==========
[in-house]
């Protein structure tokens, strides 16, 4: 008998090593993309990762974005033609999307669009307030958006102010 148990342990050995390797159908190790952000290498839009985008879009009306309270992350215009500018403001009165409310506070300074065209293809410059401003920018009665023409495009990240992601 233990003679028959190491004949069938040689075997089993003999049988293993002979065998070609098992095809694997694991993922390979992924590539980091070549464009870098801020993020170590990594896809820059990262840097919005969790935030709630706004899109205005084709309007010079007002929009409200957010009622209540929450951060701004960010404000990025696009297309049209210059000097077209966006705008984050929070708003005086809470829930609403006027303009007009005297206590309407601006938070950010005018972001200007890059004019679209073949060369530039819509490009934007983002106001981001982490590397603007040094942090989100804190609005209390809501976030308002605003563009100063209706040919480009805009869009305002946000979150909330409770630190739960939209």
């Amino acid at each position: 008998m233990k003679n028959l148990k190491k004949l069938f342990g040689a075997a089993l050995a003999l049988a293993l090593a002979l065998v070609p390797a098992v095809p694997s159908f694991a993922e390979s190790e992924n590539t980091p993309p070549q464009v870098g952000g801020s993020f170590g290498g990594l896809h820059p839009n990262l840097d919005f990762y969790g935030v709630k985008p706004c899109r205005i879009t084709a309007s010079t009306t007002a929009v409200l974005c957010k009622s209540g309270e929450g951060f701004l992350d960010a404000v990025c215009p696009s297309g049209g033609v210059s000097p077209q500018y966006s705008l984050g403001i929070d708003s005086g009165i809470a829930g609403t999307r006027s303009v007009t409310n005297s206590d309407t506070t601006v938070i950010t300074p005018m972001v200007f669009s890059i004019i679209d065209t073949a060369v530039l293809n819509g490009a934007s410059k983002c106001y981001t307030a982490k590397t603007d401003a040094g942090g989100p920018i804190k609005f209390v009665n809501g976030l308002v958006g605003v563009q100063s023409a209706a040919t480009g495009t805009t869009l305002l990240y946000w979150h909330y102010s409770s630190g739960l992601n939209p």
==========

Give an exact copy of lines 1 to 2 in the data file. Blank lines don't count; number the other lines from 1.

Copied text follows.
[in-house]
């Protein structure tokens, strides 16, 4: 008998090593993309990762974005033609999307669009307030958006102010 148990342990050995390797159908190790952000290498839009985008879009009306309270992350215009500018403001009165409310506070300074065209293809410059401003920018009665023409495009990240992601 233990003679028959190491004949069938040689075997089993003999049988293993002979065998070609098992095809694997694991993922390979992924590539980091070549464009870098801020993020170590990594896809820059990262840097919005969790935030709630706004899109205005084709309007010079007002929009409200957010009622209540929450951060701004960010404000990025696009297309049209210059000097077209966006705008984050929070708003005086809470829930609403006027303009007009005297206590309407601006938070950010005018972001200007890059004019679209073949060369530039819509490009934007983002106001981001982490590397603007040094942090989100804190609005209390809501976030308002605003563009100063209706040919480009805009869009305002946000979150909330409770630190739960939209």